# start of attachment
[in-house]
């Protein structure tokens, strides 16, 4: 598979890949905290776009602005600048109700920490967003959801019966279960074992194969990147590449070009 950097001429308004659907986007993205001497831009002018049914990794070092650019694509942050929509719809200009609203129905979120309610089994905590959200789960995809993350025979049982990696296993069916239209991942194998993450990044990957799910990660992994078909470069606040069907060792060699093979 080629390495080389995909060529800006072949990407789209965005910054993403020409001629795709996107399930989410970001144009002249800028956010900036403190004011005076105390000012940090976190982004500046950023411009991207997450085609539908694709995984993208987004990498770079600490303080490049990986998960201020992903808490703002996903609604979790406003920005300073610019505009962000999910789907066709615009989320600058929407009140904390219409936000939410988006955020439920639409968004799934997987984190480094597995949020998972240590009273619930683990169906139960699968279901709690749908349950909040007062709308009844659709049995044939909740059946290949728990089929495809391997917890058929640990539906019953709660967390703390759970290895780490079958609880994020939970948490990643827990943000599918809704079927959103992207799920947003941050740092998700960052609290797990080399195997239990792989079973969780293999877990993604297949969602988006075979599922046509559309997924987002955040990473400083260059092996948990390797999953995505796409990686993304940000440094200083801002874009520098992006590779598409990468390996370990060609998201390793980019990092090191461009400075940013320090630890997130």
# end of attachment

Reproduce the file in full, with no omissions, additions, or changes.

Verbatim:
[in-house]
């Protein structure tokens, strides 16, 4: 598979890949905290776009602005600048109700920490967003959801019966279960074992194969990147590449070009 950097001429308004659907986007993205001497831009002018049914990794070092650019694509942050929509719809200009609203129905979120309610089994905590959200789960995809993350025979049982990696296993069916239209991942194998993450990044990957799910990660992994078909470069606040069907060792060699093979 080629390495080389995909060529800006072949990407789209965005910054993403020409001629795709996107399930989410970001144009002249800028956010900036403190004011005076105390000012940090976190982004500046950023411009991207997450085609539908694709995984993208987004990498770079600490303080490049990986998960201020992903808490703002996903609604979790406003920005300073610019505009962000999910789907066709615009989320600058929407009140904390219409936000939410988006955020439920639409968004799934997987984190480094597995949020998972240590009273619930683990169906139960699968279901709690749908349950909040007062709308009844659709049995044939909740059946290949728990089929495809391997917890058929640990539906019953709660967390703390759970290895780490079958609880994020939970948490990643827990943000599918809704079927959103992207799920947003941050740092998700960052609290797990080399195997239990792989079973969780293999877990993604297949969602988006075979599922046509559309997924987002955040990473400083260059092996948990390797999953995505796409990686993304940000440094200083801002874009520098992006590779598409990468390996370990060609998201390793980019990092090191461009400075940013320090630890997130």